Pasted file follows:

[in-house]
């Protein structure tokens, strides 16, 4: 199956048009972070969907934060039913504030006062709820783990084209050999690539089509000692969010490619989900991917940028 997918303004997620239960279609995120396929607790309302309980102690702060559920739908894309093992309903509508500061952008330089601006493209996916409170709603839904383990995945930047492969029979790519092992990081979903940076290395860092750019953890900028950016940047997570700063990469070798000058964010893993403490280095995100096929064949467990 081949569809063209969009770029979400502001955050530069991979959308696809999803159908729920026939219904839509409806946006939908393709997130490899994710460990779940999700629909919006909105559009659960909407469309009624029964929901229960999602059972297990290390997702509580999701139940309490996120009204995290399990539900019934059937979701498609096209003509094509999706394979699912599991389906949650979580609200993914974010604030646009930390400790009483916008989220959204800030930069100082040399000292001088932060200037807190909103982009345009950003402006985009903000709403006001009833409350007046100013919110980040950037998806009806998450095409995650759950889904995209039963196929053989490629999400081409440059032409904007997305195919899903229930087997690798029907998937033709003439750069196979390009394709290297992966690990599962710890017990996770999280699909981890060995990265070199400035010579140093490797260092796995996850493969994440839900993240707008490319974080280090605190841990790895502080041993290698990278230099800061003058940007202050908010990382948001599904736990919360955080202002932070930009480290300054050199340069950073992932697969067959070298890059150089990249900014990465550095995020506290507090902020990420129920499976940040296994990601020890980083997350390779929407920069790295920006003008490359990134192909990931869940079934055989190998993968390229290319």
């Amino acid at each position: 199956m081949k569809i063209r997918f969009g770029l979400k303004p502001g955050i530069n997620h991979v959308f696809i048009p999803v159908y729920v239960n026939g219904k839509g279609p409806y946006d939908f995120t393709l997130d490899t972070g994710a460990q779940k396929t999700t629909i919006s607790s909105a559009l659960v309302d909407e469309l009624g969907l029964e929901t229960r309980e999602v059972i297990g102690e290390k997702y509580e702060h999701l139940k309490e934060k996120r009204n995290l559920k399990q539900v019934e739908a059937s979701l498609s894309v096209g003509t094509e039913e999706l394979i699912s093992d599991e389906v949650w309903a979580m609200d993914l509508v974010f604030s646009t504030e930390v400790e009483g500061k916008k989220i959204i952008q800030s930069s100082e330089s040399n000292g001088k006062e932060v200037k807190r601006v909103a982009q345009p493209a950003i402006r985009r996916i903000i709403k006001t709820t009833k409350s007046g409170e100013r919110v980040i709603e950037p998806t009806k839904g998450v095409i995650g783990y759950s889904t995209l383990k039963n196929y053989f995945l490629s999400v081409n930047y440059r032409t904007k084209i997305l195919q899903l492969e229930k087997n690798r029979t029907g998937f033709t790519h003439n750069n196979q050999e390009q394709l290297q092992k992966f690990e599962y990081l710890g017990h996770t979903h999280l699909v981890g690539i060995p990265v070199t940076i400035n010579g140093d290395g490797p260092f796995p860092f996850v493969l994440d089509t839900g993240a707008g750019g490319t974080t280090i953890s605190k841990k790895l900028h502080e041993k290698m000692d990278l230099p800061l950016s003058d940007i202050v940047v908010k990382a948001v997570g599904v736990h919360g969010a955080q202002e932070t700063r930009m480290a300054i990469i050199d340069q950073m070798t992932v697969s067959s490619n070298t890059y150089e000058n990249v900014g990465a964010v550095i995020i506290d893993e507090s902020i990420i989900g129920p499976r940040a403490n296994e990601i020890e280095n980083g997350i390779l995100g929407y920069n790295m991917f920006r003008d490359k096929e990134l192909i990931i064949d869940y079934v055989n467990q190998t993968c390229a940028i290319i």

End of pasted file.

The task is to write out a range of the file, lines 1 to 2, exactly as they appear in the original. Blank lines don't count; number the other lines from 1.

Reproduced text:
[in-house]
């Protein structure tokens, strides 16, 4: 199956048009972070969907934060039913504030006062709820783990084209050999690539089509000692969010490619989900991917940028 997918303004997620239960279609995120396929607790309302309980102690702060559920739908894309093992309903509508500061952008330089601006493209996916409170709603839904383990995945930047492969029979790519092992990081979903940076290395860092750019953890900028950016940047997570700063990469070798000058964010893993403490280095995100096929064949467990 081949569809063209969009770029979400502001955050530069991979959308696809999803159908729920026939219904839509409806946006939908393709997130490899994710460990779940999700629909919006909105559009659960909407469309009624029964929901229960999602059972297990290390997702509580999701139940309490996120009204995290399990539900019934059937979701498609096209003509094509999706394979699912599991389906949650979580609200993914974010604030646009930390400790009483916008989220959204800030930069100082040399000292001088932060200037807190909103982009345009950003402006985009903000709403006001009833409350007046100013919110980040950037998806009806998450095409995650759950889904995209039963196929053989490629999400081409440059032409904007997305195919899903229930087997690798029907998937033709003439750069196979390009394709290297992966690990599962710890017990996770999280699909981890060995990265070199400035010579140093490797260092796995996850493969994440839900993240707008490319974080280090605190841990790895502080041993290698990278230099800061003058940007202050908010990382948001599904736990919360955080202002932070930009480290300054050199340069950073992932697969067959070298890059150089990249900014990465550095995020506290507090902020990420129920499976940040296994990601020890980083997350390779929407920069790295920006003008490359990134192909990931869940079934055989190998993968390229290319």